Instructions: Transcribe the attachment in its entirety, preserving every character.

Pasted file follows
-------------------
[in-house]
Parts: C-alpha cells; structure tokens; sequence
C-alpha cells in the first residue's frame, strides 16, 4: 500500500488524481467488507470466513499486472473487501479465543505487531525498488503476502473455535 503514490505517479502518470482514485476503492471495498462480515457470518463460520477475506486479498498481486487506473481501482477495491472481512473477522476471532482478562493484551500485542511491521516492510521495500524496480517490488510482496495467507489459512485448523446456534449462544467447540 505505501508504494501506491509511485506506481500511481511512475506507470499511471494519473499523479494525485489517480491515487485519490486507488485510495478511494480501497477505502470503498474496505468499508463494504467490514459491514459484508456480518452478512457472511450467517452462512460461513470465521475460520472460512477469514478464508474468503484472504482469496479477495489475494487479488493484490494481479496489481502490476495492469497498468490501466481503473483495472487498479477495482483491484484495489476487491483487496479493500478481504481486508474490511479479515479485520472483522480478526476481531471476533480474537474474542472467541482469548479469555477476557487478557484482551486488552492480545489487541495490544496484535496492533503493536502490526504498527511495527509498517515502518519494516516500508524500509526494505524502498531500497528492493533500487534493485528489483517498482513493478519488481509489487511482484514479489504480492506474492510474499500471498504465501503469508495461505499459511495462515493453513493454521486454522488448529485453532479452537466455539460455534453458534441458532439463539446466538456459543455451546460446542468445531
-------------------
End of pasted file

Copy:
[in-house]
Parts: C-alpha cells; structure tokens; sequence
C-alpha cells in the first residue's frame, strides 16, 4: 500500500488524481467488507470466513499486472473487501479465543505487531525498488503476502473455535 503514490505517479502518470482514485476503492471495498462480515457470518463460520477475506486479498498481486487506473481501482477495491472481512473477522476471532482478562493484551500485542511491521516492510521495500524496480517490488510482496495467507489459512485448523446456534449462544467447540 505505501508504494501506491509511485506506481500511481511512475506507470499511471494519473499523479494525485489517480491515487485519490486507488485510495478511494480501497477505502470503498474496505468499508463494504467490514459491514459484508456480518452478512457472511450467517452462512460461513470465521475460520472460512477469514478464508474468503484472504482469496479477495489475494487479488493484490494481479496489481502490476495492469497498468490501466481503473483495472487498479477495482483491484484495489476487491483487496479493500478481504481486508474490511479479515479485520472483522480478526476481531471476533480474537474474542472467541482469548479469555477476557487478557484482551486488552492480545489487541495490544496484535496492533503493536502490526504498527511495527509498517515502518519494516516500508524500509526494505524502498531500497528492493533500487534493485528489483517498482513493478519488481509489487511482484514479489504480492506474492510474499500471498504465501503469508495461505499459511495462515493453513493454521486454522488448529485453532479452537466455539460455534453458534441458532439463539446466538456459543455451546460446542468445531